Technological Change, Fuel Efficiency and Carbon Intensity in Electricity Generation: A Cross-Country Empirical Study
This paper provides an empirical analysis of the determinants of energy efficiency in fossil fuel electricity generation across 28 OECD countries over the period 1981-2006, with particular attention to the role played by technological development and the availability of energy efficient technologies in the market. This contribution is novel in three respects: first, empirically assess the effects of different determinants of energy efficiency, which include the input mix in electricity generation, the capacity ratio at which power plants are run, as well as the characteristics of the production technology. Second, we focus on the role of technological availability: using patent data for carefully selected innovations in fossil-fuel technologies, we build an indicator which proxies for technological developments in fuel-efficient electricity generation. Third, by formalizing the relationship between fuel efficiency and carbon intensity, we assess the impact of changes in the input mix and in technological availability on CO2 emissions in the electricity sector. Results show that input mix, capacity utilization and new investment in capacity play a significant role in increasing energy efficiency. Increasing the stock of available technologies (or stock of knowledge) is also associated with higher efficiency levels. Given the link between increased efficiency and lower CO2 emissions, we conclude that technological change has a negative and significant effect on carbon intensity, while the changing input mix affects CO2 intensity both through an increase in efficiency as well as by lowering the input-weighted emission factor.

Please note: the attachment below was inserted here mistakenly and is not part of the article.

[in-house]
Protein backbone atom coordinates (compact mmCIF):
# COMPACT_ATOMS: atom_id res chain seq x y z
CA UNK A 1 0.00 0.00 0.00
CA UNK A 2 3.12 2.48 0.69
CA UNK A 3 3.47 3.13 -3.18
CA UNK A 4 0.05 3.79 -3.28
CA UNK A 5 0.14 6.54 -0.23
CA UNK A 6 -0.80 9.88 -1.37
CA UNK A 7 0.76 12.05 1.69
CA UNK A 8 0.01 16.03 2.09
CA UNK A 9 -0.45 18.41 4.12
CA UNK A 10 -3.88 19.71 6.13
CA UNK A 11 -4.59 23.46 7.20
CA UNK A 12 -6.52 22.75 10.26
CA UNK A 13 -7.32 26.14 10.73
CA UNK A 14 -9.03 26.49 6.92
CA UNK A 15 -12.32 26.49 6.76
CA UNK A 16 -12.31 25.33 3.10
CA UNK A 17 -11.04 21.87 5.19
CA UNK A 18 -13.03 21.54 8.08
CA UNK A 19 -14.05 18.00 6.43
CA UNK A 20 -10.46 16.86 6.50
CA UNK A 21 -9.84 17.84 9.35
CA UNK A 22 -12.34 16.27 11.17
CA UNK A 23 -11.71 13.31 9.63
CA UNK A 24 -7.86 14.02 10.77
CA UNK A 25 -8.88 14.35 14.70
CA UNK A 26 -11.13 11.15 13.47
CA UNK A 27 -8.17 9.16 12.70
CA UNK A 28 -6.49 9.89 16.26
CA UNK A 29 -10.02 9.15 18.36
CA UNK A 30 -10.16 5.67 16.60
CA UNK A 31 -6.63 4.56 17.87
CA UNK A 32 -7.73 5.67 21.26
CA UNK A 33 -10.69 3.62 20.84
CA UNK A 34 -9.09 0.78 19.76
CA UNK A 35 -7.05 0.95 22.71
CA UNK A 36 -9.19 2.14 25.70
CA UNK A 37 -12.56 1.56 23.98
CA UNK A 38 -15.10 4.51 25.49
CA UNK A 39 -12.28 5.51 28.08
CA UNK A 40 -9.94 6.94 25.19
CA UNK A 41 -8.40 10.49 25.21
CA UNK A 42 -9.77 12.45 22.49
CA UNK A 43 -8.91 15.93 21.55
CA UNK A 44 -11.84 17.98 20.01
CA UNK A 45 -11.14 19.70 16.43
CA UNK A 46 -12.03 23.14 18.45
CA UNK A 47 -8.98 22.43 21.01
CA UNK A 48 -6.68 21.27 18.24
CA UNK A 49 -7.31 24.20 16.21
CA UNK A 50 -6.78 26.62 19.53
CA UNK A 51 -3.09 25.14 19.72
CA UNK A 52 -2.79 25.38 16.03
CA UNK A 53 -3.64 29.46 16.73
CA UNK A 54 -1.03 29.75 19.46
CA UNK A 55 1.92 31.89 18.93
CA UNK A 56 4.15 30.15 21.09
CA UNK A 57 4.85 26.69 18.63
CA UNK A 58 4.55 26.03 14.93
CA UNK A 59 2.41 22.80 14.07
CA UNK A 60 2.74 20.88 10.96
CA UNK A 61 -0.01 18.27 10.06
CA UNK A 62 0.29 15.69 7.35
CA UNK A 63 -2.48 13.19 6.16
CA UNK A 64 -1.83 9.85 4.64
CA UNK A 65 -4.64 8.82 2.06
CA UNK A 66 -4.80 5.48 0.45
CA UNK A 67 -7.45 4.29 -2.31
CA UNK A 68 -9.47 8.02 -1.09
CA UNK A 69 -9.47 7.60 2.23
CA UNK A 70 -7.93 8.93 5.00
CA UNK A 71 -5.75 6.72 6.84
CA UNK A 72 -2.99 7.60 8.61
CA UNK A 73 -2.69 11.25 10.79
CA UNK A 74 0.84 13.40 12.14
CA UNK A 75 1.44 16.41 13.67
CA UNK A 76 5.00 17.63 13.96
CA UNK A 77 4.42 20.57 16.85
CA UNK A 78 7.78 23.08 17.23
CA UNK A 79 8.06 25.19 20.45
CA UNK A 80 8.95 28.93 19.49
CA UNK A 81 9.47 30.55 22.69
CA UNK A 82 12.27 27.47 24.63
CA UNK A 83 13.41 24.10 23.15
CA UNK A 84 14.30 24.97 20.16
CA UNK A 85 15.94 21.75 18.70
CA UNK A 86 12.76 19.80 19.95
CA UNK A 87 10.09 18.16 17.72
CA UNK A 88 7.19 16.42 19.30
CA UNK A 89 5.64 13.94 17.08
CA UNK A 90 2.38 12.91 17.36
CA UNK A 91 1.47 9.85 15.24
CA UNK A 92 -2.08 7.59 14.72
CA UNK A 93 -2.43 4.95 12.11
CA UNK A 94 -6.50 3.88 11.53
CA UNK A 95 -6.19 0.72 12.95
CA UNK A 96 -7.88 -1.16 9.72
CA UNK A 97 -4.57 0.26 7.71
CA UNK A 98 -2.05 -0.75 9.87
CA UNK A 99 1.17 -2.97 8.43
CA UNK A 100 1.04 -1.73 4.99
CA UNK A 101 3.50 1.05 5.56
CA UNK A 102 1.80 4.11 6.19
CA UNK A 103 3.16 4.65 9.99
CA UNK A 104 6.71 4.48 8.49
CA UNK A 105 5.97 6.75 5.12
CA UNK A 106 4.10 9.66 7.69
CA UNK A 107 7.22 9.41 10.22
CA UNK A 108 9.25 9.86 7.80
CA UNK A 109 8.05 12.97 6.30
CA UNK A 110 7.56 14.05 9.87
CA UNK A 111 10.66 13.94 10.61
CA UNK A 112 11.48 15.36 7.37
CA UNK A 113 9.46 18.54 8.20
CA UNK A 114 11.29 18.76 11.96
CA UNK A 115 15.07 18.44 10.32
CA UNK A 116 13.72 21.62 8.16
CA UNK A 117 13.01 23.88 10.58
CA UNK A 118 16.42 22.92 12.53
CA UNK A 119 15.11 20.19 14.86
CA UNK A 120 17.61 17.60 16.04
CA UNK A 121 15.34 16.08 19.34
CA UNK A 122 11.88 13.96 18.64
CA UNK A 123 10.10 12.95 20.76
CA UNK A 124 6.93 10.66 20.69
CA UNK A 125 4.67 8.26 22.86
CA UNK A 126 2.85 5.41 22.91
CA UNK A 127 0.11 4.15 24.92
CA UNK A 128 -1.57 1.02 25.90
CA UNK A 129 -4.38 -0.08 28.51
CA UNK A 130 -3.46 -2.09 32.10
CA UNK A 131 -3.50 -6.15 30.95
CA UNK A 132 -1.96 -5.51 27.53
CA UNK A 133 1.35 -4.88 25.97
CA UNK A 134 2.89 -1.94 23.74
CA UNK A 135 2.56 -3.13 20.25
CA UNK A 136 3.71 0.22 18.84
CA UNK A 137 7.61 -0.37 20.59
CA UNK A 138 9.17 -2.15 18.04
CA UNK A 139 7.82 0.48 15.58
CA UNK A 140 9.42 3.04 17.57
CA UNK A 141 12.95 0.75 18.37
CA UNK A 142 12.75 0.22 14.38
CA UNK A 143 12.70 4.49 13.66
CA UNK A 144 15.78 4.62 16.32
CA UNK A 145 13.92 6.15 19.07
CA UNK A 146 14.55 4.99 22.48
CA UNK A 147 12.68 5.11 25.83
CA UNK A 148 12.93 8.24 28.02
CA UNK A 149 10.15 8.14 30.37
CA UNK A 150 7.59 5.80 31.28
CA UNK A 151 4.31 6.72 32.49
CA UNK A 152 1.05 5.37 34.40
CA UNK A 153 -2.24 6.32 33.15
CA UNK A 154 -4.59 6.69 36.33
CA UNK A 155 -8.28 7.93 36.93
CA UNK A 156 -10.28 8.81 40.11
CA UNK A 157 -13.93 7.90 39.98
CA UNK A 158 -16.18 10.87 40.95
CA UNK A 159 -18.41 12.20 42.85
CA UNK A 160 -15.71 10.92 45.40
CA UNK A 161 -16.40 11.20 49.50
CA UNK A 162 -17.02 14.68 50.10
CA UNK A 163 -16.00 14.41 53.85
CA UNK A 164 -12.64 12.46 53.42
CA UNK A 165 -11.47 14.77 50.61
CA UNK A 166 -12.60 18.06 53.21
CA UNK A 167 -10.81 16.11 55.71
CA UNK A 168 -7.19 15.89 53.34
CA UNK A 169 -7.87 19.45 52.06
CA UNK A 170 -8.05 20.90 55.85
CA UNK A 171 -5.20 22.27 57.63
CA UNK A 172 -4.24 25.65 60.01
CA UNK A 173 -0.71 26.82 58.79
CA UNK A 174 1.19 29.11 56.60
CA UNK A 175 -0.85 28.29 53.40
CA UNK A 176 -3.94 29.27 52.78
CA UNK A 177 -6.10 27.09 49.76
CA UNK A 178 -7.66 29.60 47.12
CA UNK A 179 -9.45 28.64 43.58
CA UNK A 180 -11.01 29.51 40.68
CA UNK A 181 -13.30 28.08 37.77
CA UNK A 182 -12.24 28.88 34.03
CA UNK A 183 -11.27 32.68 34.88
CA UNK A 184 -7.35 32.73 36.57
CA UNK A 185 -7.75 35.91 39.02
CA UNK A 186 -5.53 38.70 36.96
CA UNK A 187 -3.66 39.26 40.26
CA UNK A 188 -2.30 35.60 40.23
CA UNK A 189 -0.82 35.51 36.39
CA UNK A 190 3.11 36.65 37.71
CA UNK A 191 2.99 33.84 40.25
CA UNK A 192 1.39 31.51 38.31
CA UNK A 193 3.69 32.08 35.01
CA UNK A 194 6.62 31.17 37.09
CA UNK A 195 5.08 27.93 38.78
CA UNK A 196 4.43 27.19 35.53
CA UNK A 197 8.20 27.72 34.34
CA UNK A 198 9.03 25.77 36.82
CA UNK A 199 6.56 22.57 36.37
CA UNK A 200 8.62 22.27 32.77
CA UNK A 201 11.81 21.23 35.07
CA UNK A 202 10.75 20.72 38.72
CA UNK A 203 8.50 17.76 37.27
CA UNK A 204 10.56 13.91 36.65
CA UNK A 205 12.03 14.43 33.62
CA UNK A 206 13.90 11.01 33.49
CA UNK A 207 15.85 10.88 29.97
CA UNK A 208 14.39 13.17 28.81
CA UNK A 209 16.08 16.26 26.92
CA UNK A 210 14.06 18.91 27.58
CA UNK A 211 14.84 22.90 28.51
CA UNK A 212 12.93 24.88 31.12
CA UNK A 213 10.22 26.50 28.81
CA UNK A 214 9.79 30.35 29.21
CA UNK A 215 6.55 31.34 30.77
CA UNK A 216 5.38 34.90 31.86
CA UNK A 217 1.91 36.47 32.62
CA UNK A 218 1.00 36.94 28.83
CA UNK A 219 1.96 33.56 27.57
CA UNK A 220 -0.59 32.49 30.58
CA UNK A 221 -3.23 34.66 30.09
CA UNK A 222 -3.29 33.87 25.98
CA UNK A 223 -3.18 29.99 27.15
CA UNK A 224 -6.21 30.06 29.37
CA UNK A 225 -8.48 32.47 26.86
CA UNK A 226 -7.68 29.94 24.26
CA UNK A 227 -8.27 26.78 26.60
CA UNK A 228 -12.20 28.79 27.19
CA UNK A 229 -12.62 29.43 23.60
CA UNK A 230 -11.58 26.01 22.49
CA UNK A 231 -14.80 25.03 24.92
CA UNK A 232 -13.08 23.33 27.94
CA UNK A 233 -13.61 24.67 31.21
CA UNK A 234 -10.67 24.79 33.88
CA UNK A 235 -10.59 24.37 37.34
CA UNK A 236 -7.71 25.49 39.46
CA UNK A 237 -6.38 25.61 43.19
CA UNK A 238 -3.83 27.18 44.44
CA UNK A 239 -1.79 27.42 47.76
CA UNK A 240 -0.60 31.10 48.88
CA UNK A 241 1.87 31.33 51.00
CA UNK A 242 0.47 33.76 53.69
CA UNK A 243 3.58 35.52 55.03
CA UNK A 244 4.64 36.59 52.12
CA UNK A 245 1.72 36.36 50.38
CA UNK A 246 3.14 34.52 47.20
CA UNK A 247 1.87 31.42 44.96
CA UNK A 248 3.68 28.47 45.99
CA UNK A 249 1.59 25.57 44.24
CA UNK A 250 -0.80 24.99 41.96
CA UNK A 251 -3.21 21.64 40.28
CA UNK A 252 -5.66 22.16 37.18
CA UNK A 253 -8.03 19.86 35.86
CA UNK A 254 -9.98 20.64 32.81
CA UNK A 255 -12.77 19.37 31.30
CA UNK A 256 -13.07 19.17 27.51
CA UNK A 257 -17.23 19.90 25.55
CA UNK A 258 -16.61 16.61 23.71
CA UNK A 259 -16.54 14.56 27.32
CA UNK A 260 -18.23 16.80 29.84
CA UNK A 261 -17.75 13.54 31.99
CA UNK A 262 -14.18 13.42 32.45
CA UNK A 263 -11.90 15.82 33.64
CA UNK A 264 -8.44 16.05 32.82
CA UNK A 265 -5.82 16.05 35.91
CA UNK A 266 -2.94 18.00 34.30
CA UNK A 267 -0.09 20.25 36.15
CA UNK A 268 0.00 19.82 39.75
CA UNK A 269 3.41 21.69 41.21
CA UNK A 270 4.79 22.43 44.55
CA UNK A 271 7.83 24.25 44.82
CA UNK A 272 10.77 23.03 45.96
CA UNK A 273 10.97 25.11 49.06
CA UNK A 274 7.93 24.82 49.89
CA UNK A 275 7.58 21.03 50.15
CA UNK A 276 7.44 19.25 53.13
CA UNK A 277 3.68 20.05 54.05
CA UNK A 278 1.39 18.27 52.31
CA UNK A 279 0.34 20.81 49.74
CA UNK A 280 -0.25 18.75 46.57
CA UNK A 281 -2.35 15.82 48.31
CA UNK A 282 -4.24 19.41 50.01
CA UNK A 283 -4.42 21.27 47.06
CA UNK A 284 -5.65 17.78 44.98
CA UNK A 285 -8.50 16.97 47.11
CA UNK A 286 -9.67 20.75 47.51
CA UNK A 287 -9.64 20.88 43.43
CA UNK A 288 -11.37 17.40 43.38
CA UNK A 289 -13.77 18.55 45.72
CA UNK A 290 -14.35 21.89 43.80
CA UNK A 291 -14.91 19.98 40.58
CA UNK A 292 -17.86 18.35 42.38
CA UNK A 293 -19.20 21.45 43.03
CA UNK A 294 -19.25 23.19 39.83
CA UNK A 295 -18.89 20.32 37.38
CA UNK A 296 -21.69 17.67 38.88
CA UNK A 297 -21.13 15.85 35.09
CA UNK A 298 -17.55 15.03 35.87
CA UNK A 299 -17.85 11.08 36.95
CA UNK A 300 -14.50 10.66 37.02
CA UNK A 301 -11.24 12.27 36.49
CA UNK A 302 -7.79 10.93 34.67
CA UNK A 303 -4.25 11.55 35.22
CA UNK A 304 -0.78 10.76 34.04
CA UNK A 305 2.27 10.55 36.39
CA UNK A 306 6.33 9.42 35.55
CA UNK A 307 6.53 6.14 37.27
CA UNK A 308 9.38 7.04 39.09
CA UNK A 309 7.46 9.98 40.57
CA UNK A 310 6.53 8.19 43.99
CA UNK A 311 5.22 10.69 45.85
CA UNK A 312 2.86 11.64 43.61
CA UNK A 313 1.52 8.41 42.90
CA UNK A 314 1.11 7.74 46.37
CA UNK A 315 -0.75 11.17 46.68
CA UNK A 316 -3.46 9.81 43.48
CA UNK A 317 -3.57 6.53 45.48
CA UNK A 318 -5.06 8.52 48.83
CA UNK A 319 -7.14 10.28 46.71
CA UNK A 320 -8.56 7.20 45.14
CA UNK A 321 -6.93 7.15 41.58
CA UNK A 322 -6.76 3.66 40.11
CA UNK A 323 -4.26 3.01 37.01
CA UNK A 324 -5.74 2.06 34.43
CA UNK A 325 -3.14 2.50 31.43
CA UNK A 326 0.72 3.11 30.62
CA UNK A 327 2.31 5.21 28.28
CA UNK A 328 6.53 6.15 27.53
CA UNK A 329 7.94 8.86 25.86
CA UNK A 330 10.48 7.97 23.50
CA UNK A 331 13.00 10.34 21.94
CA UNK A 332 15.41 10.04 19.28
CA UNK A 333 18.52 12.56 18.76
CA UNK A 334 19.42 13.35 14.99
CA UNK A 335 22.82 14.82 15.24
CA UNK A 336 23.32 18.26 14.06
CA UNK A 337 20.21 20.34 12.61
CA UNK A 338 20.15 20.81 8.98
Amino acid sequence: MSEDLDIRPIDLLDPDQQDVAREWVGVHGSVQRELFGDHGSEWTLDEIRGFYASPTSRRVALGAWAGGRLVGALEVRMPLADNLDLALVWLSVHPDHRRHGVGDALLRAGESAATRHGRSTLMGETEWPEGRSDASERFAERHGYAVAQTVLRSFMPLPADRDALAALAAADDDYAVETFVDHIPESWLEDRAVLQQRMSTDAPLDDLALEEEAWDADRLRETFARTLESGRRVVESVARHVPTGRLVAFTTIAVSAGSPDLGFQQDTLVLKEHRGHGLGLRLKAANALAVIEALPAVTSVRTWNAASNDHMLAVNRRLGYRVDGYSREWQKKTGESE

|Date of creation:||Dec 2011|
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- Elisa Lanzi & Elena Verdolini & Ivan Hašcic, 2011.
"Efficiency Improving Fossil Fuel Technologies for Electricity Generation: Data Selection and Trends,"
2011.10, Fondazione Eni Enrico Mattei.
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- John W. Kendrick, 1961. "Productivity Trends in the United States," NBER Books, National Bureau of Economic Research, Inc, number kend61-1, July.
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